Riva SportRiva 56By Alan Harper
Even after all these years, a new Riva is an event. All that iconic imagery—so carefully cultivated by the Ferretti Group's marketing people—of the 1960's jet set aboard its classic mahogany runabouts has given the shipyard a priceless cachet, one that to this day remains unique among boatbuilders. And even though Riva has endured its share of strife over the last 20 years or so, it still has it.
Of course, such iconography also gives the current custodians of the fabled Sarnico brand a very hard act to follow. Everything they do is inevitably measured against the perfection of the past. But they have not shied away from the challenge. Since the launch of the exquisite fiberglass Aquariva in 2001, a boat that's as pretty as the old mahogany runabouts but a damn sight easier to build at a profit, the company has embraced its heritage, turning out a succession of premium-priced, retro-style craft with names like Rivale and Rivarama that manage to effortlessly eclipse their rivals by simply being so much better looking.
Inevitably, then, the unveiling of this new Riva was one of the main events of last fall's Cannes boat show, even though at first glance she looks to have more in common with the company's more cutting-edge, modern designs—the Ego and Vertigo ("Viva La Riva," May 2007)—than with the mahogany-inspired retro revolution.
According to Riva sales and marketing director Francesco Frediani, the whole idea for the SportRiva 56 came about because of demand for a hard-top version of the classically styled Rivale from customers in the Middle East and Asia (who want to stay out of the sun and turn on the air conditioning) and in northern Europe (who want to stay out of the rain and turn on the heat). If Frediani had been at an American boat show, he would have probably been talking about Seattle and Florida.
Frediani describes the SportRiva as "a fusion between a fly bridge and an open." I would describe it as gorgeous. The standard color is cream, but the show model was finished in a lustrous, shimmering "Roman bronze." The flying bridge is small but perfectly adequate, and while there is nothing retro about the look, there is something about the design philosophy—the big windows, purposeful-looking hull, and the lightweight, minimalist flying bridge—that reminded me of the old Riva-Bertram sportfishermen of the 1970's.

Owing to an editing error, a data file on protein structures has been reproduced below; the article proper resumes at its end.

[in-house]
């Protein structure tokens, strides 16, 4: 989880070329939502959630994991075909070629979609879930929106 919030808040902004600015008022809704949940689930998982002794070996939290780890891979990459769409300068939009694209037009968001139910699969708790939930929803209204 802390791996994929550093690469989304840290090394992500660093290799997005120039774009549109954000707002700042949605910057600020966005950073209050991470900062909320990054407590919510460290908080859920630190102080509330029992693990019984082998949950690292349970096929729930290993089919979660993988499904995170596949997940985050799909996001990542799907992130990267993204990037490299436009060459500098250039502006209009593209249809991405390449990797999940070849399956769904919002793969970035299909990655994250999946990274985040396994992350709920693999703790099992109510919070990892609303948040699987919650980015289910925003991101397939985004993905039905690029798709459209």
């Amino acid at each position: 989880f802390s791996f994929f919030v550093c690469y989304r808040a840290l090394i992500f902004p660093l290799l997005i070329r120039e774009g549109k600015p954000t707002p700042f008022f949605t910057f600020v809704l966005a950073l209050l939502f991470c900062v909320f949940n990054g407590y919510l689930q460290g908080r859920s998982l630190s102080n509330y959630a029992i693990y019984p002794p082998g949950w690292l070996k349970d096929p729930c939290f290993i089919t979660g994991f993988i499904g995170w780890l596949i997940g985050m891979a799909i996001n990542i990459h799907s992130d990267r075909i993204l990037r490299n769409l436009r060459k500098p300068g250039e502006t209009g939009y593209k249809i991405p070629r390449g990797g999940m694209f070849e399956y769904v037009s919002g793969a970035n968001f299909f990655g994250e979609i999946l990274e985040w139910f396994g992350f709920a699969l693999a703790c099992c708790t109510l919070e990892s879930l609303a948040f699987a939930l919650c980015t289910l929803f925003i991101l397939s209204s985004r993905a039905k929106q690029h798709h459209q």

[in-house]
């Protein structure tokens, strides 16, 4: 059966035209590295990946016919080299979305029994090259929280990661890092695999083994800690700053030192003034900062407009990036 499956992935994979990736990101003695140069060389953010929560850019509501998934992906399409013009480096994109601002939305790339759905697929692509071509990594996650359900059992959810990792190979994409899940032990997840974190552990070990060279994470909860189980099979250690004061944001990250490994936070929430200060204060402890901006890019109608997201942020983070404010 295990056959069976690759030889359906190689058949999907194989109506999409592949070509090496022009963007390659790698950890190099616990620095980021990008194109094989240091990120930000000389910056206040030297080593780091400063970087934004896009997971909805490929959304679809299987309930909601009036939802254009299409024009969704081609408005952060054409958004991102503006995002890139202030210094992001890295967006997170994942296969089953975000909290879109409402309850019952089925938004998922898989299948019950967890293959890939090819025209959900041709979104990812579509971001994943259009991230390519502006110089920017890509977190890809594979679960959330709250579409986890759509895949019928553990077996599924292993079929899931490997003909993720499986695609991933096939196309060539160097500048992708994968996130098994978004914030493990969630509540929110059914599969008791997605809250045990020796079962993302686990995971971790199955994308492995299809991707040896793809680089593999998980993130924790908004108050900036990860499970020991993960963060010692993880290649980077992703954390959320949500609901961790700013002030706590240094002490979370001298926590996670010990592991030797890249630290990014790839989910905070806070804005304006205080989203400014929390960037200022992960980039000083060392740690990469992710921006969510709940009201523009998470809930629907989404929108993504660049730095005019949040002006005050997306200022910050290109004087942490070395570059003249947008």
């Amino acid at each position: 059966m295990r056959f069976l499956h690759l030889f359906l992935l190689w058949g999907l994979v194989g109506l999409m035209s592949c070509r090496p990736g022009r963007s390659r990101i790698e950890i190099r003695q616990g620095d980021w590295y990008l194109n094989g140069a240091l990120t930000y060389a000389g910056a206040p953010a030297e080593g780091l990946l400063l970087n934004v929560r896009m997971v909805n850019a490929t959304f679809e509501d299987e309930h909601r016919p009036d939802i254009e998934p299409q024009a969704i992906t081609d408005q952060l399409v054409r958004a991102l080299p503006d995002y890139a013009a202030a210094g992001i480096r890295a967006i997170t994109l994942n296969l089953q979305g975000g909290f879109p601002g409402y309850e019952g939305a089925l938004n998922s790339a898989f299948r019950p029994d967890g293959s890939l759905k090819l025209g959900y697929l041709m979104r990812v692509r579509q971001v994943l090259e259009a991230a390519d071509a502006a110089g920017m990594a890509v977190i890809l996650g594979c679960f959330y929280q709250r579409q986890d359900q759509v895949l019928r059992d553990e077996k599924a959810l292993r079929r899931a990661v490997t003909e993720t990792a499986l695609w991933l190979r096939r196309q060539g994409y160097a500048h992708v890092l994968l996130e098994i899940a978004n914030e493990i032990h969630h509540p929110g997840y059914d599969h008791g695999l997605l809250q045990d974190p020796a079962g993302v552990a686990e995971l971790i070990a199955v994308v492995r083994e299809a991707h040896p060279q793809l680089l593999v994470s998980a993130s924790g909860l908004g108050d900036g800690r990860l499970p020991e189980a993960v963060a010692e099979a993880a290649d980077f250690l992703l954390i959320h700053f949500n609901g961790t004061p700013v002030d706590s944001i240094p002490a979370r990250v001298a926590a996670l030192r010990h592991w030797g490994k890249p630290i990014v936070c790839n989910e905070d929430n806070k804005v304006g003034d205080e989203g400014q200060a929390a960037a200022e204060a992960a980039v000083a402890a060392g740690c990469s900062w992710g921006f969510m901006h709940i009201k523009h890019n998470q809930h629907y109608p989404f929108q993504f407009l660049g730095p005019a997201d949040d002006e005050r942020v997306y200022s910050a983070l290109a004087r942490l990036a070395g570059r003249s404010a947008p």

The "open" origins of the design are manifest in the main-deck layout, which cleverly incorporates the flyingbridge steps into the radar mast so that they hardly interrupt the flow of the spaces at all. The Rivale's aft sunbed has been transformed into a dinette on the SportRiva, raised to create space underneath for a 10'7" Avon jet RIB. And the saloon, with its recessed galley almost invisible on the starboard side, enjoys so much light from the enormous window area that you feel like you're almost outside.
Down below, the SportRiva has compact, three-cabin accommodations, with the matching guest twins side by side amidships. The port cabin is the larger of the two, with berths that slide together to create a double, and it also enjoys access to the day head.
The forepeak owner's suite has a roomy, two-part head and shower, large stowage lockers on each side, and a big double berth mounted centrally. The decor in the interior is a modern, rich, and subtle blend of blond oak veneer and leather with pale fabrics, cream linings, and plenty of natural light.
There are numerous details to remind you that you're aboard a high-end Italian yacht: the bespoke stowage for the Caligaro cutlery and Dibberu bone china, the curved drinks cabinet in the saloon with its leather lid, and the way the galley steps lift, clearing the bulkhead alongside by a carefully engineered millimeter.